fbpx

Cervical Cancer – New research has found that the bacteria in the cervix (the cervical microbiome) may influence HPV infection, which has an impact on the severity of the cancer.

 

What did they do

Nearly all cervical cancers (99 per cent) are caused by infections with a Human Papillomavirus (HPV). However, the role of the cervical bacterial microbiome in cervical cancer has not been established before. To investigate the link between bacteria and cervical cancer legions the researchers collected cervical samples from 144 Tanzanian women.

 

What did they find

The study found women who had high grade lesions on the cervix had a richer and more diverse microbial mix than women who had low-grade lesions or healthy cervices.  One bacteria in particular, Mycoplasma, seemed to be linked to promoting HPV-related cervical lesions in women.

They study was carried out in Tanzania because cervical cancer disproportionately affects sub-Saharan Africa, where 9% of the world’s female population over 15 years old accounts for 14% of the world’s incidence of cervical cancer and 18% of cervical cancer-related deaths.

 

What’s next

The study doesn’t make clear what the link is between the bacteria and the HPV so they say the next challenge is to work out how they interact other.  The bacteria could promote HPV infection growth, or cause chronic inflammation, which helps to promotes HPV.

This is interesting because it uncovers more about the link between bacteria and our health, we are dependent on these microbes in so many ways, but we don’t even see them or think about them most of the time.

Research link: https://mbio.asm.org/content/10/1/e02785-18

Cervical Cancer – New research has found that the bacteria in the cervix (the cervical microbiome) may influence HPV infection, which has an impact on the severity of the cancer.

 

What did they do

Nearly all cervical cancers (99 per cent) are caused by infections with a Human Papillomavirus (HPV). However, the role of the cervical bacterial microbiome in cervical cancer has not been established before. To investigate the link between bacteria and cervical cancer legions the researchers collected cervical cytobrush samples from 144 Tanzanian women.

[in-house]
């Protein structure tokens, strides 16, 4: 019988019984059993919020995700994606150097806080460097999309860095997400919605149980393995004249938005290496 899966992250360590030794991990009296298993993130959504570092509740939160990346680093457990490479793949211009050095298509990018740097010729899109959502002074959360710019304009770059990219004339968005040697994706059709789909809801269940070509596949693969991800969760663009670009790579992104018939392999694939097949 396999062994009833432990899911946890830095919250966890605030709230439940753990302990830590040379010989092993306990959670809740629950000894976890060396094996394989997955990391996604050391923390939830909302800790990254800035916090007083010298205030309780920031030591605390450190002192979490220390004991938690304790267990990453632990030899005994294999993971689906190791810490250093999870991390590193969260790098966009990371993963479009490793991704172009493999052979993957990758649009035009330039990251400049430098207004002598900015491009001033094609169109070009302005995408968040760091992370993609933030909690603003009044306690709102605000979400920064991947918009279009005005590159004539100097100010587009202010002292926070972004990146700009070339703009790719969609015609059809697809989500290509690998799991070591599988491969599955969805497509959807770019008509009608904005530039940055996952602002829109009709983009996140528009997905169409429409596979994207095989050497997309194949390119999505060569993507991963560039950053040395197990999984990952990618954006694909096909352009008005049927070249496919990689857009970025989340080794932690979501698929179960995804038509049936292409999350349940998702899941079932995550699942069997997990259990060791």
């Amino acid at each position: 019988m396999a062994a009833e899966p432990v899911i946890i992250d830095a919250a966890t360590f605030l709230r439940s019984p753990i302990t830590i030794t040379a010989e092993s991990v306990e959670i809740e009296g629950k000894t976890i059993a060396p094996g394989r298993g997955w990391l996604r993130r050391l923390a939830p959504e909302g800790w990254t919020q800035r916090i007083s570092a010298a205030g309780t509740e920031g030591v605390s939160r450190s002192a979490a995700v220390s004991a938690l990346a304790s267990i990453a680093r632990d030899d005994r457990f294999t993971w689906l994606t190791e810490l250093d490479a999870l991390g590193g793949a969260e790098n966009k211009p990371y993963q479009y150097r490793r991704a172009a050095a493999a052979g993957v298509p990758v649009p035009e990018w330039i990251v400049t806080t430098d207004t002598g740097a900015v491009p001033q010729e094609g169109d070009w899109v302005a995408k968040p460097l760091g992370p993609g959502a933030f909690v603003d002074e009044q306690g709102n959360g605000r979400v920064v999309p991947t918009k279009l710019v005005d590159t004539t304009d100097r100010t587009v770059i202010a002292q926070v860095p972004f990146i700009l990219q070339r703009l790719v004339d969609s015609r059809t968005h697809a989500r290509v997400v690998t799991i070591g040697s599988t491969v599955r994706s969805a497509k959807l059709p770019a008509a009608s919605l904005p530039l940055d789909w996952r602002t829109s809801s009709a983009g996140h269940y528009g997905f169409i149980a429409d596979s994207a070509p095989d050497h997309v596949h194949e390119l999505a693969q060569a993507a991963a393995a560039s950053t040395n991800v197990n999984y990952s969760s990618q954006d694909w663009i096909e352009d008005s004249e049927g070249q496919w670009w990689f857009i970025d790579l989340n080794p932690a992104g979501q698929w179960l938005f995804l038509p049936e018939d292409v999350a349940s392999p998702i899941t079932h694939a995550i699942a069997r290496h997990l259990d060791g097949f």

What did they find

The study found women who had high grade lesions on the cervix had a richer and more diverse microbial mix than women who had low-grade lesions or healthy cervices.  One bacteria in particular, Mycoplasma, seemed to be linked to promoting HPV-related cervical lesions in women.

They study was carried out in Tanzania because cervical cancer disproportionately affects sub-Saharan Africa, where 9% of the world’s female population over 15 years old accounts for 14% of the world’s incidence of cervical cancer and 18% of cervical cancer-related deaths.

 

What’s next

The study doesn’t make clear what the link is between the bacteria and the HPV so they say the next challenge is to work out how they interact other.  The bacteria could promote HPV infection growth, or cause chronic inflammation, which helps to promotes HPV.

This is interesting because it uncovers more about the link between bacteria and our health, we are dependent on these microbes in so many ways, but we don’t even see them or think about them most of the time.

Research link: https://mbio.asm.org/content/10/1/e02785-18

Hi I'm Anna Mapson, registered Nutritionist (mBANT, CNHC). I specialise in all things ‘digestive health’ and I help people with their IBS symptoms.

I can help you to:

  • track your symptoms in a really simple but meaningful way to understand them better
  • rebalance your digestive system
  • access group support to make long lasting changes to your digestive health

“Anna is amazing! I feel totally transformed"

To find more about out how I work and how I’ve helped people just like you, see my IBS Diet support page

Do probiotics help with weight loss?

We know weight loss is more than just cutting down your calories and doing a bit of exercise. Do probiotics help with weight loss as well? Sometimes a news headline will link probiotics and obesity. What are the studies really showing us? Gut microbes and obesity We...

Lifestyle Support for Diabetes

As well as managing your diet there is a lot you can to support your diabetes or pre-diabetic condition through lifestyle.  Exercise for Type 2 diabetes Regularly moving your body can help alleviate the symptoms of many health conditions, and there is lots of evidence...

How to build a smoothie – recipe ideas

Smoothies are a great way to get some good nutrients into your day, and they can taste delicious too. To keep a balanced diet my tips for smoothies are: 50% green vegetables (kale and spinach are easy to incorporate) some fruit - try different colours top with water...

What is the FODMAP diet?

You might have heard of a FODMAP diet to help gut health, but what does it mean, who should use it and how does it work?? Let me explain a bit more about it.   What does FODMAP stand for?   The term stands for Fermentable Oligosaccharides, Disaccharides,...